Single sign-on to applications in Azure Active Directory
Single sign-on (SSO) adds security and convenience when users sign-on to applications in Azure Active Directory (Azure AD). This article describes the single sign-on methods, and helps you choose the most appropriate SSO method when configuring your applications.
With single sign-on, users sign in once with one account to access domain-joined devices, company resources, software as a service (SaaS) applications, and web applications. After signing in, the user can launch applications from the Office 365 portal or the Azure AD MyApps access panel. Administrators can centralize user account management, and automatically add or remove user access to applications based on group membership.
Without single sign-on, users must remember application-specific passwords and sign in to each application. IT staff needs to create and update user accounts for each application such as Office 365, Box, and Salesforce. Users need to remember their passwords, plus spend the time to sign in to each application.
Choosing a single sign-on method
There are several ways to configure an application for single sign-on. Choosing a single sign-on method depends on how the application is configured for authentication.
- Cloud applications can use OpenID Connect, OAuth, SAML, password-based, linked, or disabled methods for single sign-on.
- On-premises applications can use password-based, Integrated Windows Authentication, header-based, linked, or disabled methods for single sign-on. The on-premises choices work when applications are configured for Application Proxy.
This flowchart helps you decide which single sign-on method is best for your situation.
The following table summarizes the single sign-on methods, and links to more details.
|Single sign-on method||Application types||When to use|
|OpenID Connect and OAuth||cloud only||Use OpenID Connect and OAuth when developing a new application. This protocol simplifies application configuration, has easy-to-use SDKs, and enables your application to use MS Graph.|
|SAML||cloud and on-premises||Choose SAML whenever possible for existing applications that do not use OpenID Connect or OAuth. SAML works for applications that authenticate using one of the SAML protocols.|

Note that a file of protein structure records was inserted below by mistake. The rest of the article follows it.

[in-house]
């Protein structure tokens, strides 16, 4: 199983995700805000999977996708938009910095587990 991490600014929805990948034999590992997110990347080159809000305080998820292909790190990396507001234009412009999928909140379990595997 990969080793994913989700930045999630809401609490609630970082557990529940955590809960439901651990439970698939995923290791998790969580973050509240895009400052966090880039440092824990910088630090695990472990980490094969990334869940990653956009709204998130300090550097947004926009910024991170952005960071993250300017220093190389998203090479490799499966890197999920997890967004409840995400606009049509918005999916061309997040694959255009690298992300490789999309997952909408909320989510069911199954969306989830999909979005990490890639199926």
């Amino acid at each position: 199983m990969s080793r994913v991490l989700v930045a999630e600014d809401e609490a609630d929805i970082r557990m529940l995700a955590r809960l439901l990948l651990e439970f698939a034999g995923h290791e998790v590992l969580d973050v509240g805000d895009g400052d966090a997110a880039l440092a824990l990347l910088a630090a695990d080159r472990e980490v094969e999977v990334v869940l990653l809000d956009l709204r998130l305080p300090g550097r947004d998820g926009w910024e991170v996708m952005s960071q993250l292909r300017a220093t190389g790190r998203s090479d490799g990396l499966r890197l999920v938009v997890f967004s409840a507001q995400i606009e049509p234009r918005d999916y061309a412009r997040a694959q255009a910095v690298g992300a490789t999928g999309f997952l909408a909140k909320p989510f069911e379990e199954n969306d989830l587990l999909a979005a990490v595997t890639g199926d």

|Password-based||cloud and on-premises||Choose password-based when the application authenticates with username and password. Password-based single sign-on enables secure application password storage and replay using a web browser extension or mobile app. This method uses the existing sign-in process provided by the application, but enables an administrator to manage the passwords.|
|Linked||cloud and on-premises||Choose linked sign-on when the application is configured for single sign-on in another identity provider service. This option doesn't add single sign-on to the application. However, the application might already have single sign-on implemented using another service such as Active Directory Federation Services.|
|Disabled||cloud and on-premises||Choose disabled single sign-on when the app isn't ready to be configured for single sign-on. Users need to enter their username and password every time they launch this application.|
|Integrated Windows Authentication (IWA)||on-premises only||Choose IWA single sign-on for applications that use Integrated Windows Authentication (IWA), or claims-aware applications. For IWA, the Application Proxy connectors use Kerberos Constrained Delegation (KCD) to authenticate users to the application.|
|Header-based||on-premises only||Use header-based single sign-on when the application uses headers for authentication. Header-based single sign-on requires PingAccess for Azure AD. Application Proxy uses Azure AD to authenticate the user and then passes traffic through the connector service.|
OpenID Connect and OAuth
When developing new applications, use modern protocols like OpenID Connect and OAuth to achieve the best single sign-on experience for your app across multiple device platforms. OAuth enables users or admins to grant consent for protected resources like Microsoft Graph. We provide easy to adopt SDKs for your app, and additionally, your app will be ready to use Microsoft Graph.
For more information, see:
With SAML single sign-on, Azure AD authenticates to the application by using the user's Azure AD account. Azure AD communicates the sign-on information to the application through a connection protocol. With SAML-based single sign-on, you can map users to specific application roles based on rules you define in your SAML claims.
Choose SAML-based single sign-on when the application supports it.
SAML-based single sign-on is supported for applications that use any of these protocols:
- SAML 2.0